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Posco Future M seeks more regulatory support

By Byun Hye-jin

Published : Jan. 29, 2024 - 15:09

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Posco Future M CEO Kim Jun-hyung (left) and Lim Sang-jun, deputy minister at the Environment Ministry, look around the company’s battery materials plant in Pohang, North Gyeongsang Province on Monday (Posco Future M) Posco Future M CEO Kim Jun-hyung (left) and Lim Sang-jun, deputy minister at the Environment Ministry, look around the company’s battery materials plant in Pohang, North Gyeongsang Province on Monday (Posco Future M)

Kim Jun-hyung, CEO of Korean battery materials manufacturer Posco Future M, urged the Ministry of Environment to reinforce measures to boost the rechargeable battery industry, according to the company on Monday.

Kim met with Lim Sang-jun, deputy minister at the Environment Ministry, who visited the company’s artificial graphite anode materials manufacturing plant in Pohang, North Gyeongsang Province, earlier in the day.

Posco Future M shared its achievements in the cathode and anode materials business, as well as the company's investment plan to expand the production capacity of artificial cathode materials from 8,000 metric tons to 18,000 tons this year.

The company called on the ministry to improve infrastructure and ease environmental regulations for local rechargeable battery companies so that they could have a competitive edge in global markets.

Compared to China and other countries, Korea requires companies to carry out heavy investments in environmental facilities, according to the company, which urged the government to streamline the licensing process of such investment projects to strengthen the resilience of local firms.

The company also requested that those who take part in cutting down carbon emissions benefit from the ministry’s Green Policy Financing, which facilitates low-interest loans from banks.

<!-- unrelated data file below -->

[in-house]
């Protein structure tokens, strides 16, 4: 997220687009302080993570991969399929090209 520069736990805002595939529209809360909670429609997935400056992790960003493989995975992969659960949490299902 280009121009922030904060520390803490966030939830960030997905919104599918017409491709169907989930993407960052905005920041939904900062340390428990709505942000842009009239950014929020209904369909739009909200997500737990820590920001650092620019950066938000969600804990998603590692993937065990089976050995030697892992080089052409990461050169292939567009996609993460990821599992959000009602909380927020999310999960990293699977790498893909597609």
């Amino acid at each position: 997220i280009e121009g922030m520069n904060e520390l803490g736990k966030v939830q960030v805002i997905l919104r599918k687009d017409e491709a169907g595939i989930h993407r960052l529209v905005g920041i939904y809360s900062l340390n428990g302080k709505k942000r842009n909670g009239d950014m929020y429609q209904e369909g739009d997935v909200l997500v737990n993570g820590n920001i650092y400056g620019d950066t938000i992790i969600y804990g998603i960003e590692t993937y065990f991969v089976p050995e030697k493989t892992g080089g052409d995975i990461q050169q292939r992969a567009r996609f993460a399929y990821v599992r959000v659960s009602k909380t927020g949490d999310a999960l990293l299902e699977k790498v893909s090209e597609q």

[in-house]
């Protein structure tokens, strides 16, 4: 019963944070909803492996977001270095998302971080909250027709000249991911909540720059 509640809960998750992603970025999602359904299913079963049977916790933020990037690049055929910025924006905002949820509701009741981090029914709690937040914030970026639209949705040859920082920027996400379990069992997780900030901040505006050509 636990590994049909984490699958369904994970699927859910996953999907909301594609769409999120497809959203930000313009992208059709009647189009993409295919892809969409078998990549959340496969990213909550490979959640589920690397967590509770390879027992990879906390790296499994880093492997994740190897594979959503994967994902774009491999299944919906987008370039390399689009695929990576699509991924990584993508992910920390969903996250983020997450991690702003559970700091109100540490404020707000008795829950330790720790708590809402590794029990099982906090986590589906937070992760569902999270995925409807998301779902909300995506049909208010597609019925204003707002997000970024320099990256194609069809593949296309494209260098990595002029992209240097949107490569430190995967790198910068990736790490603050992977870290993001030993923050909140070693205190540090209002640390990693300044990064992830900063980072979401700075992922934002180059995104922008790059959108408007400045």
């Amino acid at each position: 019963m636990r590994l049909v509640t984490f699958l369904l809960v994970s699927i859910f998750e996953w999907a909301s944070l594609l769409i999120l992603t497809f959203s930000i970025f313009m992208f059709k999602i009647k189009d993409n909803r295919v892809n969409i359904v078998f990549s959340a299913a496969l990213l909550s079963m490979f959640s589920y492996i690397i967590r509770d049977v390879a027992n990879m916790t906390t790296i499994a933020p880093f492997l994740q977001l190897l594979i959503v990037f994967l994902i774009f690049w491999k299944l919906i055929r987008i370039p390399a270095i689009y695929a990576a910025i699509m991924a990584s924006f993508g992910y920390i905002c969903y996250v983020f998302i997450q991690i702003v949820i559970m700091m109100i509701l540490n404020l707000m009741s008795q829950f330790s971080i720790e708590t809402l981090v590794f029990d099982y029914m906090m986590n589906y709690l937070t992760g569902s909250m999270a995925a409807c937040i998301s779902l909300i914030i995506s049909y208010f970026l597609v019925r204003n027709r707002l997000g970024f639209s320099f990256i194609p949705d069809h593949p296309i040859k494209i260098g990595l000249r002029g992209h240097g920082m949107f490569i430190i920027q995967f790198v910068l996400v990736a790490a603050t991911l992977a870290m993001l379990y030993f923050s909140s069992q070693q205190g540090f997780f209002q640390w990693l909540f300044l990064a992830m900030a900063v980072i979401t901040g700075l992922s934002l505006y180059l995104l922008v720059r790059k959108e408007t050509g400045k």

During the business meeting, Kim asked Lim to consider building more public wastewater and industrial water treatment facilities to reduce the environmental impact of rechargeable battery manufacturing plants.

Lim responded that the ministry will seek policy measures to support the industry, such as supplying reusable water within the industry complex and granting green loan financing.

Posco Future M touted that its artificial graphite anode plant uses needle coke processed from iron and steel by-products, allowing the firm to gain momentum after China’s export curbs on graphite.

In October, China, the world’s top graphite producer and exporter, announced it would restrict exports of natural graphite.

Although the country greenlighted exports to Korean battery materials manufacturers like Posco Future M in December, there has been rising demand for battery minerals sourced outside of China due to the “Foreign Entity of Concern” rule under the US’ Inflation Reduction Act.

Electric vehicles eligible for the US’ full $7,500 tax credits should not contain any critical minerals extracted, processed or recycled from FEOC countries from 2025.